Fungi erupt on Erebus
Discovery of fungal communities in ice caves highlights human contamination
Posted June 28, 2013
Researchers have identified more than 60 species of fungi from an ice cave near the top of Mount Erebus, an active volcano in Antarctica. The find demonstrates the hardiness of organisms to survive in extreme environments — and the potential for human contamination in even the most pristine places.
Laurie Connell at the University of Maine and Huber Staudigel with Scripps Institution of Oceanography at the University of California in San Diego published their findings last month in the journal Biology. Connell’s laboratory analyzed soil samples taken from Warren Cave near the top of the 3,794-meter-tall volcano.
It’s the first report of a fungal community being associated with what scientists call a dark oligotrophic volcanic ecosystem (DOVE) in Antarctica. DOVEs are nutrient-poor places in the Earth’s lithosphere, consisting of the crust and upper mantle, where life is able to subsist despite the absence of light for photosynthesis.
“We don’t know how this deep biosphere works with the surface biosphere that we see all the time,” Staudigel said. “We suspect it’s important, but we know very little about it.”
Staudigel is the principal investigator on a five-year field project in Antarctica to examine extreme environments like Mount Erebus to learn more about life in the early stages of Earth, when there would have been few if any sources of organic matter. Instead, microorganisms would have fed on rock minerals or perhaps the noxious gases of a hyper-volcanic young planet.
The ice caves that dot the flanks of Mount Erebus are an ideal place to study such extremophiles.
Gas and steam vent from the sides of Mount Erebus through fissures called fumaroles, sometimes carving out caves just below the ice-crusted surface. Warren Cave is located about 300 meters from the volcano’s rim near an established field camp called Lower Erebus Hut.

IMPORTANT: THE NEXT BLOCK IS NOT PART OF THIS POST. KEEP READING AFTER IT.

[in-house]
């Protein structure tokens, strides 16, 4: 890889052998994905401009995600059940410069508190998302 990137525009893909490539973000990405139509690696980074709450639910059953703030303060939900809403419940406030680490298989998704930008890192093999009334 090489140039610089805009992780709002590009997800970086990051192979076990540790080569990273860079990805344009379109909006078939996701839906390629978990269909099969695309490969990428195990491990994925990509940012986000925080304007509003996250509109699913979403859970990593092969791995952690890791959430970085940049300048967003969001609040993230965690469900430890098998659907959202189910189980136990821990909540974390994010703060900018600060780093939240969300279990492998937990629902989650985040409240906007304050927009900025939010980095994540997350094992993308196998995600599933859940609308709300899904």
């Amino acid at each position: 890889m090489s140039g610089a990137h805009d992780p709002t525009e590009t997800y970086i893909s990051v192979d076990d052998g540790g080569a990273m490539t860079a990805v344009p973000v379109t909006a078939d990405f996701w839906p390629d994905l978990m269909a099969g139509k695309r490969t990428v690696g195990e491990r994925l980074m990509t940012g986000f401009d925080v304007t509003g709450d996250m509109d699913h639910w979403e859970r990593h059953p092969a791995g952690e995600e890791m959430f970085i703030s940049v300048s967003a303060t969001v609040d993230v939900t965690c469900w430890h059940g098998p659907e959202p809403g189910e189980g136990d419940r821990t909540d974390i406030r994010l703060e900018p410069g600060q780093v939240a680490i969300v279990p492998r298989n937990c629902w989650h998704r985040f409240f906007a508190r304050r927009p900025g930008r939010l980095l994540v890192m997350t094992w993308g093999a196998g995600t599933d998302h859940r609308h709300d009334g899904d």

Its easy accessibility for scientists and field parties — some visits perhaps dating back to the Heroic Age of Antarctic Exploration during the early 20th century — has made it one of the most visited and studied of the 120 known caves on the volcano. That has also made it more susceptible to human contamination.
About a third of the 61 fungi species that Connell and her team identified represented Malassezia species, fungi that are associated with skin surfaces of animals and require high lipid content for growth.
“I was surprised at [the high diversity] at first, but when I started looking at what we had, I realized we had a lot of things that were human associated,” said Connell, a co-principal investigator on the National Science Foundation-funded project and lead author on the Biology paper.
Until recently, the decades-long research at Mount Erebus, led by Phil Kyle at New Mexico Institute of Mining and Technology (New Mexico Tech), focused on volcanology, geology and related sciences. But now there is a growing awareness by biologists like Connell that the ice caves offer tremendous potential for studying life in extreme environments.
But human contamination, from food scraps to dandruff, has the potential to upset these natural laboratories, Connell said, “because the communities are so tiny there, adding even a small amount of carbon and other nutrients is probably going to impact it significantly.”
Last year, the United States presented a working paper at a meeting of the Antarctic Treaty nations in Hobart, Australia, that urged developing a code of conduct to help manage human impact to the subterranean system on Erebus and other geothermal environments.
In the interim, the National Science Foundation (NSF), which manages the U.S. Antarctic Program (USAP), instituted a moratorium on visits to all ice caves unless for scientific research. Access to pristine caves was restricted except for purposes of collecting data on microbial communities. In those cases, scientists must use clean-access protocols.